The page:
Mixing objects in resin holds them together so they can be worked like a block of wood. Preston Miller shows how he took a pound of Peet’s coffee beans, soaked them in epoxy resin, and then turned the block into a truly unique coffee mug. If you like how it turned out, he’s selling them on his Etsy store.
Artist Olivier Gomis paid tribute to The Lord of the Rings by creating a larger-than-life replica of The One Ring. He started by assembling wedges of wood into circles and smoothed them on a lathe. He then carved its engravings and added curly maple veneers so its lettering only appears when its hidden LED lights are switched on.
There’s something so satisfying about woodturning and lathe videos, watching artists carve away at a solid block of material to reveal smooth shapes and interesting patterns. Watch as woodworker Olivier Gomis turns sticks of lumber into what he refers to as an “average size” bowl.
Combination padlocks aren’t necessarily the most secure locks, but there’s a certain appeal to not needing a key to unlock them. In this video from Maker B, they show us how they machined pieces of stainless steel bolts and assembled them to form a working combo lock that looks like it came right off the store shelf.
We spotted Tony Romero’s video on the Oddly Satisfying subreddit, and it definitely satisfies that criteria. What you’re about to watch is footage of an industrial lathe spinning an off-center workpiece with a centered hole drilled into it. The result is the illusion that the hole is staying in one place the whole time.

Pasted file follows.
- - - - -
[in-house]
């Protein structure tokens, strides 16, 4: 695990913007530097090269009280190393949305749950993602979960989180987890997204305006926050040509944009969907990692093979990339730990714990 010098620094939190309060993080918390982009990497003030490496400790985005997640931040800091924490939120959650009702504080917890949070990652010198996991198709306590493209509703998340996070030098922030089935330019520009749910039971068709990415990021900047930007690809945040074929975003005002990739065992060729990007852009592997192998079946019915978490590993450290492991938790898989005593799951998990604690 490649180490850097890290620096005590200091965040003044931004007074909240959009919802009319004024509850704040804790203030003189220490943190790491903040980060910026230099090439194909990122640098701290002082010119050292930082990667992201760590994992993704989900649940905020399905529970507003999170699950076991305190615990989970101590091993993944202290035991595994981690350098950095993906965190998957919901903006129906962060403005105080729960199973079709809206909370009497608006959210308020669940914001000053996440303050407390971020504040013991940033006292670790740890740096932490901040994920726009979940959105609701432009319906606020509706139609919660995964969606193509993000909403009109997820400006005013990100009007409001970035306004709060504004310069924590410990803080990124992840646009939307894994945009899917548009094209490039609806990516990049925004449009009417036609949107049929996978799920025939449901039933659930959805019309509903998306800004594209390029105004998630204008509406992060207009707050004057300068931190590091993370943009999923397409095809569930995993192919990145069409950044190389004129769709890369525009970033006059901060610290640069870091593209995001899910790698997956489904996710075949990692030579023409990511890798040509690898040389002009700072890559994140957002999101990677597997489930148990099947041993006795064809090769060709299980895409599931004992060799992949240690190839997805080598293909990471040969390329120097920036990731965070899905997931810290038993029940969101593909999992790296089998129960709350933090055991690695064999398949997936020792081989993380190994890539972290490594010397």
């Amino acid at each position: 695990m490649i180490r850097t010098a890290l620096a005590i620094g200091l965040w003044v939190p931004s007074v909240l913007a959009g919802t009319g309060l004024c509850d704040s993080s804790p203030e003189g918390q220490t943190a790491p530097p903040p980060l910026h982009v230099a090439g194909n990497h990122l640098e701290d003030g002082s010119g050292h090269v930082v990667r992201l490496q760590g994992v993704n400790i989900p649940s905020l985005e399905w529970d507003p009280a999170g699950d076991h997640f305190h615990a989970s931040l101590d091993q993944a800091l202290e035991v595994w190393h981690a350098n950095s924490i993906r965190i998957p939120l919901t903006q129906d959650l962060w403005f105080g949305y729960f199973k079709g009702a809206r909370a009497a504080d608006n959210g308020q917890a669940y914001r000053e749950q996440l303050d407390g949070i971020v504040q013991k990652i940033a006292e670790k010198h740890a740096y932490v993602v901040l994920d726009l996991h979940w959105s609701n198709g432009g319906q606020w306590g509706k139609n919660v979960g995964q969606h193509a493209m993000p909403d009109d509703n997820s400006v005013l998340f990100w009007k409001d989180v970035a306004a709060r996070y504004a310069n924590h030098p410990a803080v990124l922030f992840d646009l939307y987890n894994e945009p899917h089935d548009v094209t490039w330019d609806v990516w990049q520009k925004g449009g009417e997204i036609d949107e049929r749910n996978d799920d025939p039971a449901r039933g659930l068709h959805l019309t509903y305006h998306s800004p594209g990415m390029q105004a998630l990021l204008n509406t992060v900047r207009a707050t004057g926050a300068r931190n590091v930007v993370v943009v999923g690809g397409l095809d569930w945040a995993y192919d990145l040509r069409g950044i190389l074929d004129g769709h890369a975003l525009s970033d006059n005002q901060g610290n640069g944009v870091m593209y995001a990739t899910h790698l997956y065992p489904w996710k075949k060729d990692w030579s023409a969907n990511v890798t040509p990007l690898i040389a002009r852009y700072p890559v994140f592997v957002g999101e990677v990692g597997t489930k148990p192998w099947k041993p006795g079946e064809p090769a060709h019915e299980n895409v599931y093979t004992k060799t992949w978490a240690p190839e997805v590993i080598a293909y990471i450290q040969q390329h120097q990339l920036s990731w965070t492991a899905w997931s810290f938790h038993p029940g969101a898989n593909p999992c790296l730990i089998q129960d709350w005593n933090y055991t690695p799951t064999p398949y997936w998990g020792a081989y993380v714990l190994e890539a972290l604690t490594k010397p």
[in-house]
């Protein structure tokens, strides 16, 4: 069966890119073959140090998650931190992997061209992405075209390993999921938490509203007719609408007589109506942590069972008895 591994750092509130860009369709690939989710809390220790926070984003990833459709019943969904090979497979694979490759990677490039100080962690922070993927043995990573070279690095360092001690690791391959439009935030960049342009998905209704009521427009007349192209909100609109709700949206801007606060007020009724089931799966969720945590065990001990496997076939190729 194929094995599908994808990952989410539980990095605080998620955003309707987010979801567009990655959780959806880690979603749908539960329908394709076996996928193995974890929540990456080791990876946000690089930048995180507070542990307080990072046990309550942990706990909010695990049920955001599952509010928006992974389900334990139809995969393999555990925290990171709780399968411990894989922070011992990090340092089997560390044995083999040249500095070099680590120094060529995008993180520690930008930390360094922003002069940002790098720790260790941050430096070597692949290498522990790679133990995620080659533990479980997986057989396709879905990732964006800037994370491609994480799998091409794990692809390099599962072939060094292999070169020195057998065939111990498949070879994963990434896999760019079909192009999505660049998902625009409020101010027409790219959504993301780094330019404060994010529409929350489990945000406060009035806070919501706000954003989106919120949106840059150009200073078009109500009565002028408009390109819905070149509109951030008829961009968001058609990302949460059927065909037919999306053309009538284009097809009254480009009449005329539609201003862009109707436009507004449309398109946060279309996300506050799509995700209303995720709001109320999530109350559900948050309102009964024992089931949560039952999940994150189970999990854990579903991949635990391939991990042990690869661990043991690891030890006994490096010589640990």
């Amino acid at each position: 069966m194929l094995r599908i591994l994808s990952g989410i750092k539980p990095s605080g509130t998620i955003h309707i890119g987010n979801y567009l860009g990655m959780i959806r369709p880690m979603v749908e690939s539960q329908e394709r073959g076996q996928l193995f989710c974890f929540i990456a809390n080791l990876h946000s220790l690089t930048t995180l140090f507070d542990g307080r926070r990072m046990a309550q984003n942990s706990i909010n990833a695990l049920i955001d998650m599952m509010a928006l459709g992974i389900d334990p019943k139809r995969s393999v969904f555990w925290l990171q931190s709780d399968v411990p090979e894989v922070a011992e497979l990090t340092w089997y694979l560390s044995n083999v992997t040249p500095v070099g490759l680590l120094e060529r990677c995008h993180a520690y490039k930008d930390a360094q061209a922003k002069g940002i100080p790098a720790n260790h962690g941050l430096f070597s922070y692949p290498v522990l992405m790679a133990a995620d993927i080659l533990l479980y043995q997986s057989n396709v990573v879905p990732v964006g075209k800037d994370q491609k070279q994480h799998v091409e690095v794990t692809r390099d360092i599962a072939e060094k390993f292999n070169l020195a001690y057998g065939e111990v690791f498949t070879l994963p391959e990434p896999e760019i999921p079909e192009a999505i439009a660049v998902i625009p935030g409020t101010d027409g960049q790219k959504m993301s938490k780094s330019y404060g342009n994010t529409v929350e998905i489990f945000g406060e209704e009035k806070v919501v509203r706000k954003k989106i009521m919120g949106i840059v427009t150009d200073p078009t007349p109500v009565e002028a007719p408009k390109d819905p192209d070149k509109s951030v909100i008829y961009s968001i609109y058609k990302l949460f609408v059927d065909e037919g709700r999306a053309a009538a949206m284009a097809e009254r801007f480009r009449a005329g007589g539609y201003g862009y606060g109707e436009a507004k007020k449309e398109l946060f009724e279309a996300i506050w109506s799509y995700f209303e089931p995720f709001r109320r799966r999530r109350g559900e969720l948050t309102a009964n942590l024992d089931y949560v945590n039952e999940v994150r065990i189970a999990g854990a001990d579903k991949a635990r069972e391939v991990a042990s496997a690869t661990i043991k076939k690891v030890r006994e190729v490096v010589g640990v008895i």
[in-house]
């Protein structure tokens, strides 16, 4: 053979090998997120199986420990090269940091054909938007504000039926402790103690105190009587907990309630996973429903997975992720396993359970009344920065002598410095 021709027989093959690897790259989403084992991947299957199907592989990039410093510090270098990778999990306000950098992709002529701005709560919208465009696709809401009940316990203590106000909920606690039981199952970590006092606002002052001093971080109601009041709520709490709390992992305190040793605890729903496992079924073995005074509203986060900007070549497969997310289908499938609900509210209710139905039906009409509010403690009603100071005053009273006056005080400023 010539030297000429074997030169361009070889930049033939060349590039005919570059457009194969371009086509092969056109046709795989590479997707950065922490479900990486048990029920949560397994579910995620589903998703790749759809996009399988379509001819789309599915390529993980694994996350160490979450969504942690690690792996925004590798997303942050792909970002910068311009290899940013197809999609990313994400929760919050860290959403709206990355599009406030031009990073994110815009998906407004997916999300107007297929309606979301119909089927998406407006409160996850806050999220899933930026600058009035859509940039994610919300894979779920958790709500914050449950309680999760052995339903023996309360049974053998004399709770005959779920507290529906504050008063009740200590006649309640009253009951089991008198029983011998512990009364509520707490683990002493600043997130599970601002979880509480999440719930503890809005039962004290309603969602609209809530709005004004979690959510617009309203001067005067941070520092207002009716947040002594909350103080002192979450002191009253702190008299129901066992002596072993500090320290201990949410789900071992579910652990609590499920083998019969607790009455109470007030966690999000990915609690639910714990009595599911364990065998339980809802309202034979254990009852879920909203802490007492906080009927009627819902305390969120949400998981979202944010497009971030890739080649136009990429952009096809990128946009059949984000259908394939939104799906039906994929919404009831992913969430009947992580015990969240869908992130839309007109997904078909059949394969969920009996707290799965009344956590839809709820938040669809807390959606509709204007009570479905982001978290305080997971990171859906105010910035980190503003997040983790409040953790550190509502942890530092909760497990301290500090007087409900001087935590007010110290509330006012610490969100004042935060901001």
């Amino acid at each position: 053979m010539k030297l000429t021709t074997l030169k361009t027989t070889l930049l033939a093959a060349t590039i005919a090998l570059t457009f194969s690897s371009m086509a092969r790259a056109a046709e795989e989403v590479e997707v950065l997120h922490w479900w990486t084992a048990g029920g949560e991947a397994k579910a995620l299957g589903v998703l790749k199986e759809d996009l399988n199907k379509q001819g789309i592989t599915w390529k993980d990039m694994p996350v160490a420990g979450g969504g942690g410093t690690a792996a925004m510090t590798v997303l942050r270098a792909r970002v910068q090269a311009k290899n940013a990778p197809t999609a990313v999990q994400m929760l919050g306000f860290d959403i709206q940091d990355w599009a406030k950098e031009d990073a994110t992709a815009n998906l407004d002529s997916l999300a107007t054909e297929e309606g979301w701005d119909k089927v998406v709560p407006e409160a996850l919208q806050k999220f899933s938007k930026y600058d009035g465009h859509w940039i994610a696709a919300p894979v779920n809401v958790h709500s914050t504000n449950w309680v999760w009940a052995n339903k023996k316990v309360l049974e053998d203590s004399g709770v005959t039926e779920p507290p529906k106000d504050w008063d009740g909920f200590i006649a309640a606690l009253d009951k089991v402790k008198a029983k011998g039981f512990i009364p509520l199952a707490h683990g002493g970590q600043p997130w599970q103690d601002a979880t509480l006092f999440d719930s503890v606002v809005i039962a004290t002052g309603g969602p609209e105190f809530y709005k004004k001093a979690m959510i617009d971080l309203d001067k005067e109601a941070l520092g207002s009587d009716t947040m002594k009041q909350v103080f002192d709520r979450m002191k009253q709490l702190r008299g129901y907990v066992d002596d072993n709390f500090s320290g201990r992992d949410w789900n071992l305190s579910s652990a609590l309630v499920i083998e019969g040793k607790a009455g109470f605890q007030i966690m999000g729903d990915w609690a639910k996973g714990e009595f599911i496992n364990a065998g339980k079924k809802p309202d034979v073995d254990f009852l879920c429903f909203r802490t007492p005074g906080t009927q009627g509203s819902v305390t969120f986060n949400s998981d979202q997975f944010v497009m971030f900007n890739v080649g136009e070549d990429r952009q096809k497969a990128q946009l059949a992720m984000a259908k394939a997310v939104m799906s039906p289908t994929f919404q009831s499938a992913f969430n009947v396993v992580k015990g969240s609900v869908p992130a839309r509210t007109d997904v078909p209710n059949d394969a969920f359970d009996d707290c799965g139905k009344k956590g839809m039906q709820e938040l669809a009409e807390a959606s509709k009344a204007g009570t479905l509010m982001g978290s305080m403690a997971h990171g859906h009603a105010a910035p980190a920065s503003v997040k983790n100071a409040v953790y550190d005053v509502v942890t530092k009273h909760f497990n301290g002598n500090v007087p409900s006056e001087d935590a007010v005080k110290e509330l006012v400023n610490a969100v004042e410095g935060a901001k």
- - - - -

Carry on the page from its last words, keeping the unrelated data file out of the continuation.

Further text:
Woodworker Olivier Gomis shows off his build process for a really amazing sculptural piece. By arranging and gluing boards into funnel shape, then lathing out its center, he created a wooden vase that approximates the oft-seen images representing the curvature of spacetime.
Artist Olivier Gomis shows how he took hundreds of colored pencils and turned them into a cool looking wood vase. Rather than encasing them in epoxy resin, he sanded and glued together layers of pencils, twisted them into a tower, then turned that structure on a lathe.
We’ve always enjoyed watching videos of wood being turned on a lathe. However, the carving part is usually done with metal tools. The guys from the Waterjet Channel wanted to see if the powerful high-pressure cutting tip of their waterjet could be used to smoothly sculpt a spinning piece of wood in the same way.
We’ve seen how colored pencils can be turned into some cool objects, and here’s another one for the collection. Sit back and enjoy as artist Andy Phillip takes hundreds of the pencils, bathes them in resin, and then turns them on his lathe to form a colorful torus. We rather enjoyed watching those resin threads go flying.
A hockey fan asked woodworker Cameron Porter of Cammie’s Garage if he could craft a wood version of the iconic Stanley Cup. He quickly rose to the challenge, and crafted an impressive mini replica of the trophy using his talents and his lathe. He hopes to get the commission to build the full-size version soon.